Dan Merrithew eBook

This eBook from the Gutenberg Project consists of approximately 153 pages of information about Dan Merrithew.

“Oh, Dan, Dan!” she cried, “you frightened me so!  I thought you had gone.  I thought you were dead.  You are not going to leave me again, are you?”

“Never,” said Dan.

Then both started as though the underlying significance of the question and answer had suddenly dawned upon them.  Gently she withdrew her hands, which Dan did not seek to retain.  In conversational tone, he said: 

“I am awfully sorry, Virginia.  While you were sleeping, the wind fell, an hour or two after dawn, and the blue of the water struck me.  I found the Captain’s thermometer and lowered it overboard.  My best hopes were realized.  We are in the Gulf Stream, Virginia, and moving northward at about four miles an hour.  We are all right now if all goes well.”

“But why were you hiding?” asked the girl.

“I wasn’t.  I wanted to see if the water had hurt the logwood, so as to impair its value, and to learn the condition of the hull.  You know the cargo is all that is keeping us afloat.  Everything is pretty soggy down there, but we’ll hold together, I guess; and I don’t believe the logwood will suffer a bit.  Of course the mahogany is all right.  We’re lucky.  One schooner in a million has mahogany these days.”

She had been gazing at him almost vacantly while he was talking.  Now she smiled beautifully.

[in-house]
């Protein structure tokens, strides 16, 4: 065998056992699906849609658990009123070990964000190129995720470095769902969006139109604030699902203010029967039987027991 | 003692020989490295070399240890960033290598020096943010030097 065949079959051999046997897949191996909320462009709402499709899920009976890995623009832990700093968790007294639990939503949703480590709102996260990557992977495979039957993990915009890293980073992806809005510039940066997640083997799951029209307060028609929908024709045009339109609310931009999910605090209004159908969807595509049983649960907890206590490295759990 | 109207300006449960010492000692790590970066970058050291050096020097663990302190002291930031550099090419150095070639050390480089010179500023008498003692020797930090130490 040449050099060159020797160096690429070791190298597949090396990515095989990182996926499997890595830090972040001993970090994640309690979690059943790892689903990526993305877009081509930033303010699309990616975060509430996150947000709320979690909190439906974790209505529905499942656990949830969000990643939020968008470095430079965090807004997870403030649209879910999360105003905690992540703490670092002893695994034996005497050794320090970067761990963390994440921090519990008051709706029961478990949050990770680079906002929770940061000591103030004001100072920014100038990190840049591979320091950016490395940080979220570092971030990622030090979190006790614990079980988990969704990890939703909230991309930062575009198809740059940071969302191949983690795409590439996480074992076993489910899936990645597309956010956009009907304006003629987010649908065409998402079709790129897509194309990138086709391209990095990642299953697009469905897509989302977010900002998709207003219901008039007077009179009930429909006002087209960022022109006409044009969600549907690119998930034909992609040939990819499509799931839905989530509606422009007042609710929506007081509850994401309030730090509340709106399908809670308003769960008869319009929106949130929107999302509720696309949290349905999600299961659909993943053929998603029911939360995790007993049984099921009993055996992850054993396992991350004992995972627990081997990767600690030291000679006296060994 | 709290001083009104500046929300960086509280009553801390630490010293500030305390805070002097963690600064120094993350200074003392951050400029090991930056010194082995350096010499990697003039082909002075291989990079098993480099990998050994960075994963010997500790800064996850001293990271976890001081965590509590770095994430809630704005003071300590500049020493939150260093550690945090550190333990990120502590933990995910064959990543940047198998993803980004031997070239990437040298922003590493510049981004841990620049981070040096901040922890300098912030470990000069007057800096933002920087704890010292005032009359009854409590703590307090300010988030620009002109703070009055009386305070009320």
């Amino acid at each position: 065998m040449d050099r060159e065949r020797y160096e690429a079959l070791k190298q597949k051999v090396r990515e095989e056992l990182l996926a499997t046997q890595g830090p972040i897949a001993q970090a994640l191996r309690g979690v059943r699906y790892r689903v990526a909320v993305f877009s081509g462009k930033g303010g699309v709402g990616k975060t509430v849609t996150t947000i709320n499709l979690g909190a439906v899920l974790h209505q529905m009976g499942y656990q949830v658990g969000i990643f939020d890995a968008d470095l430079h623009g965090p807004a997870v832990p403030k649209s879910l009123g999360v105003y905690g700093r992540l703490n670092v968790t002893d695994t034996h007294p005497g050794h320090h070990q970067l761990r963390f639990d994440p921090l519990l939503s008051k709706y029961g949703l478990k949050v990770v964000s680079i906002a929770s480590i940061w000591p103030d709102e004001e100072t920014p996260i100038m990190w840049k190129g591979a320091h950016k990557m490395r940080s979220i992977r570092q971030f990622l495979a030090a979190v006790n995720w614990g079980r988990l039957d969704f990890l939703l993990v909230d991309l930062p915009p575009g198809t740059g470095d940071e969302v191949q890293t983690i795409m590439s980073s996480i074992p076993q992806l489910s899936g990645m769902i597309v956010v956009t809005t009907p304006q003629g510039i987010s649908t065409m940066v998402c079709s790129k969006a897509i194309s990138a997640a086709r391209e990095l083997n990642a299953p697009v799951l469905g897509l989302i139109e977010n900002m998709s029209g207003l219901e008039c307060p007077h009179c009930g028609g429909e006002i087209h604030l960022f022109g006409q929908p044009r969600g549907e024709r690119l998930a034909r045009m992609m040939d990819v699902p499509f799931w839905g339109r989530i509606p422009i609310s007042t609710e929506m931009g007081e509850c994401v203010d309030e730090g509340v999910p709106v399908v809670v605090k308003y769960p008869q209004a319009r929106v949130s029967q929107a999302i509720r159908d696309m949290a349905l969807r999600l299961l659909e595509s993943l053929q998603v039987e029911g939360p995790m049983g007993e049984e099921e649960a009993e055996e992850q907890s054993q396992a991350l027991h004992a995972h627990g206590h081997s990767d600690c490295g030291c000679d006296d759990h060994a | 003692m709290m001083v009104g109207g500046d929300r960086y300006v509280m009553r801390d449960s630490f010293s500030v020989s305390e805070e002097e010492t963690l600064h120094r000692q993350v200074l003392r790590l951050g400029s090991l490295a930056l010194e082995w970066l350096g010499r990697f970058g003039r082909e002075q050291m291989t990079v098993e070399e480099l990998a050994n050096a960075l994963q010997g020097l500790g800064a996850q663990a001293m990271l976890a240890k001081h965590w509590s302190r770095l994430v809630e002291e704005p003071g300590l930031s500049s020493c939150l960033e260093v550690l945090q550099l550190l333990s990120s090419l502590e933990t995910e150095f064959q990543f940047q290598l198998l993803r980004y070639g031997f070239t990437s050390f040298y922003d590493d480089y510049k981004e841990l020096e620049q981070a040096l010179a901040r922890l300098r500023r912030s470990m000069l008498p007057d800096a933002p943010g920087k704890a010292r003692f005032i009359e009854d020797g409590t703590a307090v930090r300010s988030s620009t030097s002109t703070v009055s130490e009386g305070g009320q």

“Oh, I am so glad to see you again,” she said.  “It seems almost as if you had been away a thousand years.”

“That,” said Dan, “almost pays me for frightening you.  Are you ready for breakfast?  I knocked it together a while ago.”

“For which you shall be punished—­when we get ashore.”

CHAPTER XIV

DAN AND VIRGINIA

After breakfast they drew chairs to the wheel and sat out on deck.  It was a wonderful May morning.  Thin clouds hung in the blue, like little yachts; and the cool, balmy air and the sparkling sunlight brought the clear, steady call of work to be done, of life to be lived beautifully and nobly, and strong things to overcome, or to accomplish—­the call of youth.

And they heard the call, these two, and responded to it with the joyousness of youth, wherein a phrase is a lifetime, and a word, volumes.  They talked of themselves, regarding each other wonderingly as hidden depths of character were revealed, or a word, or a sentence, or a sympathetic silence threw light upon a new element of personality.

He spoke of the Fledgling.  He used to see her through a golden haze.  She was his first command.  Yet each day came the old question, What next?  And the answer.  Why, everything.  A future—­bigger things and better, broader work, not on the sea at the last.  No; landward, somewhere, anywhere.  But onward, onward!

“Something is linked with every one’s destiny, Virginia.  Fate fires no salutes; every shot is solid and aimed at something.  And the thing that is hit you have to step over and go on; if you stop to look at it and think over it and try to look for something else for Fate to knock down for you, something easier to step over and get away from, you find, perhaps, years later, that just there you missed your chance.”

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Dan Merrithew from Project Gutenberg. Public domain.
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